Symphony No.1 in E minor, Op.39
Symphony No.2 in D, Op.43
Symphony No.3 in C, Op.52
Symphony No.4 in A minor, Op.63
Symphony No.5 in E flat, Op.82
Symphony No.6 in D minor, Op.104
Symphony No.7 in C, Op.105
Lahti Symphony Orchestra
Recorded between May 2012 & May 2014 at Sibelius Hall, Lahti, Finland
Reviewed by: Antony Hodgson
Reviewed: July 2016
CD No: BIS-2076 (3 SACDs)
Duration: 4 hours
There are many complete recordings of Sibelius’s Seven Symphonies and they include two others from the BIS label: Neeme Järvi and the Gothenburg Symphony Orchestra while the Lahti Symphony Orchestra has previously featured under Osmo Vänskä.
Okko Kamu takes a generally lyrical view of the music and in most cases releases its full power at climactic moments. The Lahti SO, despite its relatively modest size, achieves weighty sonorities aided by a rich, well-detailed recording.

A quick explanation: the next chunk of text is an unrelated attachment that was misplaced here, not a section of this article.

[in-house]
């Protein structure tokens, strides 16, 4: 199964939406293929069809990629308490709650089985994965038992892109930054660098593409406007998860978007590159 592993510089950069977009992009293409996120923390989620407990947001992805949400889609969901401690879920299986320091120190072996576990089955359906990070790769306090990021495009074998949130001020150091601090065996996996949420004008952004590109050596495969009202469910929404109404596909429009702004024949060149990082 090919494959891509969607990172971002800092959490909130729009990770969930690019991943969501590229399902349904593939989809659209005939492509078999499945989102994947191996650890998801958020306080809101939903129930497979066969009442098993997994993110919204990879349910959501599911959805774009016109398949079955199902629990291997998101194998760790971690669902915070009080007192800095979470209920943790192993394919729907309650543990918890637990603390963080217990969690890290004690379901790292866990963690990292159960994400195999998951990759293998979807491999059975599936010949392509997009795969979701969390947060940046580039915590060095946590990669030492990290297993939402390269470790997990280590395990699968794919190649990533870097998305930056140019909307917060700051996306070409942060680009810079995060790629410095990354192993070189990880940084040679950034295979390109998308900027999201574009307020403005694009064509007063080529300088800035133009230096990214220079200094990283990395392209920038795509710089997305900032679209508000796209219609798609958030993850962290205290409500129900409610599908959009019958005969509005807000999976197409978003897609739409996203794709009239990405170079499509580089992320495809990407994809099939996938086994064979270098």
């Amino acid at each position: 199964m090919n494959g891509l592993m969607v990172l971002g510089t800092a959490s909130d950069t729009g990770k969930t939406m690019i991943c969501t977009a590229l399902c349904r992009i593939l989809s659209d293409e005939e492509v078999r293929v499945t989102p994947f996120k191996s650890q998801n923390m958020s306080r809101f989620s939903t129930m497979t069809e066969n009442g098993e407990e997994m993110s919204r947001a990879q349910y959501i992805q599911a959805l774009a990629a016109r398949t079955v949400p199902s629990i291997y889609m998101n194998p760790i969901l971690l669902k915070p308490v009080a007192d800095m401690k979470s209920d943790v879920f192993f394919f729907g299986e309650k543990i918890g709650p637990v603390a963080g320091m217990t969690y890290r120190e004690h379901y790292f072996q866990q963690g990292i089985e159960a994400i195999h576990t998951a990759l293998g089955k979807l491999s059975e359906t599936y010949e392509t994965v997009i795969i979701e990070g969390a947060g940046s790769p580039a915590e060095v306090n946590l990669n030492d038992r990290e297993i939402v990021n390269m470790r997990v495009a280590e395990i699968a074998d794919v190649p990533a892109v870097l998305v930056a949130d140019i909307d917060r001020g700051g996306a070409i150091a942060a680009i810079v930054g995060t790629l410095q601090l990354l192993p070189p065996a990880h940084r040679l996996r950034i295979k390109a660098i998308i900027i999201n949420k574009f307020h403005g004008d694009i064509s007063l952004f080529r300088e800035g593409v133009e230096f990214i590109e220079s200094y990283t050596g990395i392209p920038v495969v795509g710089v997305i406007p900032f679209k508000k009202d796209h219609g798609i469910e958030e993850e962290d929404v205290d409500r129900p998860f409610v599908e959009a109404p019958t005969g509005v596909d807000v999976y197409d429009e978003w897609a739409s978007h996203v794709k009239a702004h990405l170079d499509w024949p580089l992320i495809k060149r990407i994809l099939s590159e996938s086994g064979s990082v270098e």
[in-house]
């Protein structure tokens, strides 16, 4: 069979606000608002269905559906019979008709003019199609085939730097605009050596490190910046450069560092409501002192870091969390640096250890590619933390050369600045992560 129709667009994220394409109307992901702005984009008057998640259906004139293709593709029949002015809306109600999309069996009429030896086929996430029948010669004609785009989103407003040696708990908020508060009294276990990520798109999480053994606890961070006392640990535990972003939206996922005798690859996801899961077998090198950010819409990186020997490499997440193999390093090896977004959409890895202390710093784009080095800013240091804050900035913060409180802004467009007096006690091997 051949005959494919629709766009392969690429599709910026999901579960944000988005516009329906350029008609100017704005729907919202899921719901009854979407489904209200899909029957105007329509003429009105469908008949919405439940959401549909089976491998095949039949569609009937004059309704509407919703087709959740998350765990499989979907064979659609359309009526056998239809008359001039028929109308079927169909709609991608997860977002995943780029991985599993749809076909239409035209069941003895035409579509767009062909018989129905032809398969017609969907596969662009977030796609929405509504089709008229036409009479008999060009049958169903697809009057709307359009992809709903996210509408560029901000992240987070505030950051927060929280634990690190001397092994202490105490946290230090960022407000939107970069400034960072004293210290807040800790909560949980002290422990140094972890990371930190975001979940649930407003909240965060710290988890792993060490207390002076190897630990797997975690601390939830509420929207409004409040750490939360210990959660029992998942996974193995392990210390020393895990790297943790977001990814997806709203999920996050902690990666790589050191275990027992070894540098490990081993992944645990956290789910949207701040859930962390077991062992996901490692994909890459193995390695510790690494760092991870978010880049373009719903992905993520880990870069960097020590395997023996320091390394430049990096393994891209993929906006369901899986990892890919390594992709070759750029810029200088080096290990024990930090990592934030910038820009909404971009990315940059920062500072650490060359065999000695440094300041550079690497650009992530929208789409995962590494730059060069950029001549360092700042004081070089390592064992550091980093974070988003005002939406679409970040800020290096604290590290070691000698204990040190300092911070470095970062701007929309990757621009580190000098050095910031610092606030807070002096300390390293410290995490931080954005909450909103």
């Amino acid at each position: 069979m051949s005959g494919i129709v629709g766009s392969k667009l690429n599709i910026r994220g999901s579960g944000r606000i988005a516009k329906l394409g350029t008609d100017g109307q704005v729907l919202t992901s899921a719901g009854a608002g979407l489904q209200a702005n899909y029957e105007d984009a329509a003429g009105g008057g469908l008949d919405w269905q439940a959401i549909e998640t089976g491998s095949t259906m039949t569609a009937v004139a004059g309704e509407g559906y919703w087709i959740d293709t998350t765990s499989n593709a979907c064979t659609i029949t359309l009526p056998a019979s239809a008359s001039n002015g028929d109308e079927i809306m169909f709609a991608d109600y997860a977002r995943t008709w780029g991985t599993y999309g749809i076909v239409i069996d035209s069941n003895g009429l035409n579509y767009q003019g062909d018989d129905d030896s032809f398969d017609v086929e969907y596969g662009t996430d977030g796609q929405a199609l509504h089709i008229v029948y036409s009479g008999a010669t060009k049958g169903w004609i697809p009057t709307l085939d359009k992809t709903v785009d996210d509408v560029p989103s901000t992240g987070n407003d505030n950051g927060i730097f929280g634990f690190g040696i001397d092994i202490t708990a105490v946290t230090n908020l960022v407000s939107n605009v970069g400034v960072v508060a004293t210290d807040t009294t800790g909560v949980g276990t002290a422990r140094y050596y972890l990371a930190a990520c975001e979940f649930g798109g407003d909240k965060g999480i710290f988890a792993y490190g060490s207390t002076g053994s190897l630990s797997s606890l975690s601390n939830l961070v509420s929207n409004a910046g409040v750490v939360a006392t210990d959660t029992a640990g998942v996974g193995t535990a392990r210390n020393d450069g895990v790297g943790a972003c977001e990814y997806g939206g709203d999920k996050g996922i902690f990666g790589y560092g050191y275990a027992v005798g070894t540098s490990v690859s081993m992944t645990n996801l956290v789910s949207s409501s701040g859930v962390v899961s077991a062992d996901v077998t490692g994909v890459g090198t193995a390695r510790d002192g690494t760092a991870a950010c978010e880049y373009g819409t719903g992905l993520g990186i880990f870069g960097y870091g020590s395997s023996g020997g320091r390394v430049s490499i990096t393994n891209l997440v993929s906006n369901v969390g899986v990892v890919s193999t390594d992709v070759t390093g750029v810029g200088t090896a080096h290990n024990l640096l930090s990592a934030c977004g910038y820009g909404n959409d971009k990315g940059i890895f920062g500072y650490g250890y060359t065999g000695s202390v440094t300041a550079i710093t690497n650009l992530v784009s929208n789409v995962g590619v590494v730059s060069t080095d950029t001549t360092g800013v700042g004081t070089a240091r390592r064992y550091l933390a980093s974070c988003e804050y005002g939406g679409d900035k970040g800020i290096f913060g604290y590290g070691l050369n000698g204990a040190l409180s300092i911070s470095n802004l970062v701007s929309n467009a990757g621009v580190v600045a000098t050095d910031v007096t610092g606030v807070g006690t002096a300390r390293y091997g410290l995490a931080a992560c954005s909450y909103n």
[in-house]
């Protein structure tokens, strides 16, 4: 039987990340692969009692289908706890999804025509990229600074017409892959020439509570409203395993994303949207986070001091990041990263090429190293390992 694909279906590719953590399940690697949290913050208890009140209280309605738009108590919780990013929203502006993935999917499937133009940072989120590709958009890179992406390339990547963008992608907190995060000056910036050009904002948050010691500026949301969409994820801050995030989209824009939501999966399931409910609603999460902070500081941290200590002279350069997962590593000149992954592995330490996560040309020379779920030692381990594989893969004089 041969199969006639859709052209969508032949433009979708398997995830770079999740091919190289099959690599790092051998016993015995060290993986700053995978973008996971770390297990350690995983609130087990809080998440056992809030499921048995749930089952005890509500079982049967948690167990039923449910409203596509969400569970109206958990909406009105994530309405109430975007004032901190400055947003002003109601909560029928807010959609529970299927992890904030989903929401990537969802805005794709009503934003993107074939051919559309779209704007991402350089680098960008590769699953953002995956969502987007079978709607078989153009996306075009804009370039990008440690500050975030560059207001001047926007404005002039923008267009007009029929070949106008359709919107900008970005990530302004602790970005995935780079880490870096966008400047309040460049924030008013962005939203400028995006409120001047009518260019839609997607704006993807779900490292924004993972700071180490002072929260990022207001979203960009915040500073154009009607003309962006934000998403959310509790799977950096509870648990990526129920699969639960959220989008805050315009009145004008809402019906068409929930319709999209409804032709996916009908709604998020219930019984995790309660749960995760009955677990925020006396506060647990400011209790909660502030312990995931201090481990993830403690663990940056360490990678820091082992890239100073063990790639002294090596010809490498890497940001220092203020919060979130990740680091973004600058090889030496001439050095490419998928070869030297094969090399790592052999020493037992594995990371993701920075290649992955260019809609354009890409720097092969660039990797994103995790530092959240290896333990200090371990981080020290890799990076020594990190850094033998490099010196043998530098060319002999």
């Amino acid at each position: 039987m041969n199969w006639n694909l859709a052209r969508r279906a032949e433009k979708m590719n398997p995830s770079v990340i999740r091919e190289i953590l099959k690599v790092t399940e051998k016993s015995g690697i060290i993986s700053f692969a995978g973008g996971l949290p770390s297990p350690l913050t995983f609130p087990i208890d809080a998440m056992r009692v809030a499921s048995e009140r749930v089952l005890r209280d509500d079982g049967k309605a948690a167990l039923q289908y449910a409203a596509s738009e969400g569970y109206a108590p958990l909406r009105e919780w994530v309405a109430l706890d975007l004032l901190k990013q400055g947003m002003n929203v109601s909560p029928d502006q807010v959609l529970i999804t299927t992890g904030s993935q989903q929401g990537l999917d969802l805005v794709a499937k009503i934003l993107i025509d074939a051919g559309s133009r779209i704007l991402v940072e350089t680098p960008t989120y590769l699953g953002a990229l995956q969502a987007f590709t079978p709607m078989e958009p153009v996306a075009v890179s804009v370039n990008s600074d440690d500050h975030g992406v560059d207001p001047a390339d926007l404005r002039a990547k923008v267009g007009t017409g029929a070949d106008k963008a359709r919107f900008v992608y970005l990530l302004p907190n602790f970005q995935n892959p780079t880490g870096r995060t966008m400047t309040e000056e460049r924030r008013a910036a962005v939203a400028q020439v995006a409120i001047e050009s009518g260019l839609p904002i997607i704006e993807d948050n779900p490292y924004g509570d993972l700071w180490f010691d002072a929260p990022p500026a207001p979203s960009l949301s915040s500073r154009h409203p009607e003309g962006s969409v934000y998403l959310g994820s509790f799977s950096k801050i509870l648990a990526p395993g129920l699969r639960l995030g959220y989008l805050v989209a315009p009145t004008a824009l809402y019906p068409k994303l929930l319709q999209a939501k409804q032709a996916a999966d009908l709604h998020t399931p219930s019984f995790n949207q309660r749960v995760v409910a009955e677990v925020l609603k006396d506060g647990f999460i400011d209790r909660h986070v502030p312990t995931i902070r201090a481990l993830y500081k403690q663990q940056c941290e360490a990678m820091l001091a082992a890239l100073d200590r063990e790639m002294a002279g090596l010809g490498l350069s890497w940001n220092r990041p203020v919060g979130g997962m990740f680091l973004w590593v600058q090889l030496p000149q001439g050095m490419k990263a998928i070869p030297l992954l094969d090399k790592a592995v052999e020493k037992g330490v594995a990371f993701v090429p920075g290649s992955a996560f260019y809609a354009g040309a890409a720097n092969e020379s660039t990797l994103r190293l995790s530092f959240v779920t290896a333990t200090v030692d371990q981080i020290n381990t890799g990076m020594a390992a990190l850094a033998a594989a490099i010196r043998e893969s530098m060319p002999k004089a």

Not all Kamu’s interpretations incline so strongly towards romanticism as does that of the First Symphony. From the very outset the markedly strong swells and fades of clarinet and timpani set the nature of the conductor’s expressive approach. Other elements are a screwing-up of tension as tutti passages are approached and an encouraging factor is the achievement of truly hushed pianissimos. Kamu’s careful shaping means that the heart-warming surge of the expanded main melody two-thirds the way through the movement does not have its usual impact. It was however wonderfully portrayed eighty years ago by Robert Kajanus whom Sibelius had hoped would record every Symphony. This wonderfully optimistic moment was also superbly presented twenty years later by Anthony Collins. The quality of Collins’s iconic set is astounding and I keep returning to it. The warmth and detail of the slow movement typifies Kamu’s poetic vision of the music and the easy forward motion of the Scherzo makes the timpani interjections part of the flow (Vänskä is fiercer here and very convincing). The Finale is expectedly rhapsodic in Kamu’s hands and successfully so.